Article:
At some points in life one can only laugh, or else you will cry.
In the wake of two Formula One teams entering administration and only one coming out the other side, albeit under a new guise, the need for action would surely be apparent to all within the sport. Pressed once more on the issue, Christian Horner was predictably coy as he avoided any definitive statements when speaking to BBCF1, though did give his opinion. The searing honesty that escaped the lips of the newly wed Spice principal was in one respect refreshing though, as it addressed the issue with no bias.
Others were not so embracing of the truth OR were blissfully ignorant to the dangers of the current model. Toto Wolff was in staunch denial of any problem or necessity for change in terms of prize money distribution, comparing the model of the Premier League in England to Formula One. Of course, the two are complete paradigms in their structure and, consequently, in their sustainability. Wolff spoke about the difference in prize money between the league finishing positions of the top and the lower teams in the league, but the sports are fundamentally different.
This is forgetting that the statements are simply not true.
There is no 107% qualifying rule in football, there is a predetermined prize money for finishing in a certain position – once more unlike F1, every team is guaranteed a pay-out and there is clearly defined market for sponsors.
While Formula One drifts into uncertainty over its identity and groups within the sport bicker over what direction the cars should be taking (be it outright speed or green credentials), investing large sums of money in a backmarker team would be ridiculous. Only privateer projects like the American Haas F1 team present new opportunities for entries, which at best are going to be run at a break-even level. These kind of ventures mask the underlying issues with the sport allowing for buoyancy of the larger teams as the smaller teams (Sauber, Lotus and Force India) struggle to avoid drowning.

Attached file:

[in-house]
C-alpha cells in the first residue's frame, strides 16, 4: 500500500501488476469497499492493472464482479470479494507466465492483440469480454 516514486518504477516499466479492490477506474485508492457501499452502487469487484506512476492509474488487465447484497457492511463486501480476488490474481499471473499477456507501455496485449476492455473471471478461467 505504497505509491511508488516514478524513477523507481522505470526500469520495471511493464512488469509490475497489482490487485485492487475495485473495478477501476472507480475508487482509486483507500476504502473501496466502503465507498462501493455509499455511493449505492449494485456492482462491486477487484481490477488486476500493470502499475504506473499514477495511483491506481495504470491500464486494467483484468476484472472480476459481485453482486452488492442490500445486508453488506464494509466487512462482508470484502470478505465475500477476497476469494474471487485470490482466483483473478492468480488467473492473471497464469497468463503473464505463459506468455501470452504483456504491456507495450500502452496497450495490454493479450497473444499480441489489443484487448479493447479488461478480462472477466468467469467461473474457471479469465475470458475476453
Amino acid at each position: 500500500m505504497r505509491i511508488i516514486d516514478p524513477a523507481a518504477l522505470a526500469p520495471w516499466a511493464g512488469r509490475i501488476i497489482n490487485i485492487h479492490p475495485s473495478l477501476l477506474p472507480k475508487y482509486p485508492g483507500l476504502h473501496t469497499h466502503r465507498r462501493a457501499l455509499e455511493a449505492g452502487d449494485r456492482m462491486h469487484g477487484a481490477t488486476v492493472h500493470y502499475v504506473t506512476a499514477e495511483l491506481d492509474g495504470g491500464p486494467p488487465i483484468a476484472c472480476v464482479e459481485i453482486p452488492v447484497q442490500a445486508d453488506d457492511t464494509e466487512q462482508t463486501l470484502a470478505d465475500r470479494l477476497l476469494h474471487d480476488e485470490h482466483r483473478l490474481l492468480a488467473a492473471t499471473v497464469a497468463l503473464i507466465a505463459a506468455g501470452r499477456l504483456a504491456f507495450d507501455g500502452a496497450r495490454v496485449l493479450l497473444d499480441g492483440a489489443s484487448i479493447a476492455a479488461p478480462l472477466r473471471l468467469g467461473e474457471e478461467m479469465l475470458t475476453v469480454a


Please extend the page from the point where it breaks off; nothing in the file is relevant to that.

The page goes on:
As Toto Wolff clings on to the dream that Formula One doesn’t need any change, even though for all intents and purposes it is an incomparable sport, all facets within maintain the same party line. The Austrian said back in September 2014, “’If we could do anything more to stop the DNFs then we would do it. I would break my arm again!” Yet it is the DNSs of others that should be more worrying to the Mercedes man if, and when, more teams drop off the grid.
As more teams migrate in and out of the sport they continue to the support the front running teams, but what will happen when this flow stops?
Unfortunately, this author does not see a future of that having seen the sport survive the turmoil and fallout of the greatest economic downturn since the Great Depression, but the tone has been set.
The Piranha Club will continue to eat alive all of the smaller fish in the sea until the ecosystem can take no more.
Messages like that from Wolff are even more worrying than the direct parlance of Christian Horner. Once again, the lack of Mercedes honesty is frustrating as it clouds the understanding of a complex situation. F1, it would seem, is never going to change – but that’s why we love it.